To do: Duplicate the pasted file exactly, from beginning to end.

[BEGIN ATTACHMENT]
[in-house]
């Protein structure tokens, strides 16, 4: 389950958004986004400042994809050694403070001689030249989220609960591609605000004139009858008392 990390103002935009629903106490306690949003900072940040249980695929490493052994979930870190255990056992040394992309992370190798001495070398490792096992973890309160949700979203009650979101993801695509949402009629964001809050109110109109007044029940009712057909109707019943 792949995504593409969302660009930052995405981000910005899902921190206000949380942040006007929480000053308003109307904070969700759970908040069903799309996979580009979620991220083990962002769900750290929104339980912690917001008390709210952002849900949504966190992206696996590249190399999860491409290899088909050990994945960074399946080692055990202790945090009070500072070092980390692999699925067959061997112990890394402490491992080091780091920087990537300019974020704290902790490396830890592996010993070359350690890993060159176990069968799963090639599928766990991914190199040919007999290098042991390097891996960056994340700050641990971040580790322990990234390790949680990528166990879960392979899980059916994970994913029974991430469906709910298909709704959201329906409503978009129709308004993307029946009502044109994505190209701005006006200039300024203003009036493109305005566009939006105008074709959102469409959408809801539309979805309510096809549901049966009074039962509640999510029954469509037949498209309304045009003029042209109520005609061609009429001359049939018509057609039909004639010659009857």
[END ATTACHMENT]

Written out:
[in-house]
């Protein structure tokens, strides 16, 4: 389950958004986004400042994809050694403070001689030249989220609960591609605000004139009858008392 990390103002935009629903106490306690949003900072940040249980695929490493052994979930870190255990056992040394992309992370190798001495070398490792096992973890309160949700979203009650979101993801695509949402009629964001809050109110109109007044029940009712057909109707019943 792949995504593409969302660009930052995405981000910005899902921190206000949380942040006007929480000053308003109307904070969700759970908040069903799309996979580009979620991220083990962002769900750290929104339980912690917001008390709210952002849900949504966190992206696996590249190399999860491409290899088909050990994945960074399946080692055990202790945090009070500072070092980390692999699925067959061997112990890394402490491992080091780091920087990537300019974020704290902790490396830890592996010993070359350690890993060159176990069968799963090639599928766990991914190199040919007999290098042991390097891996960056994340700050641990971040580790322990990234390790949680990528166990879960392979899980059916994970994913029974991430469906709910298909709704959201329906409503978009129709308004993307029946009502044109994505190209701005006006200039300024203003009036493109305005566009939006105008074709959102469409959408809801539309979805309510096809549901049966009074039962509640999510029954469509037949498209309304045009003029042209109520005609061609009429001359049939018509057609039909004639010659009857």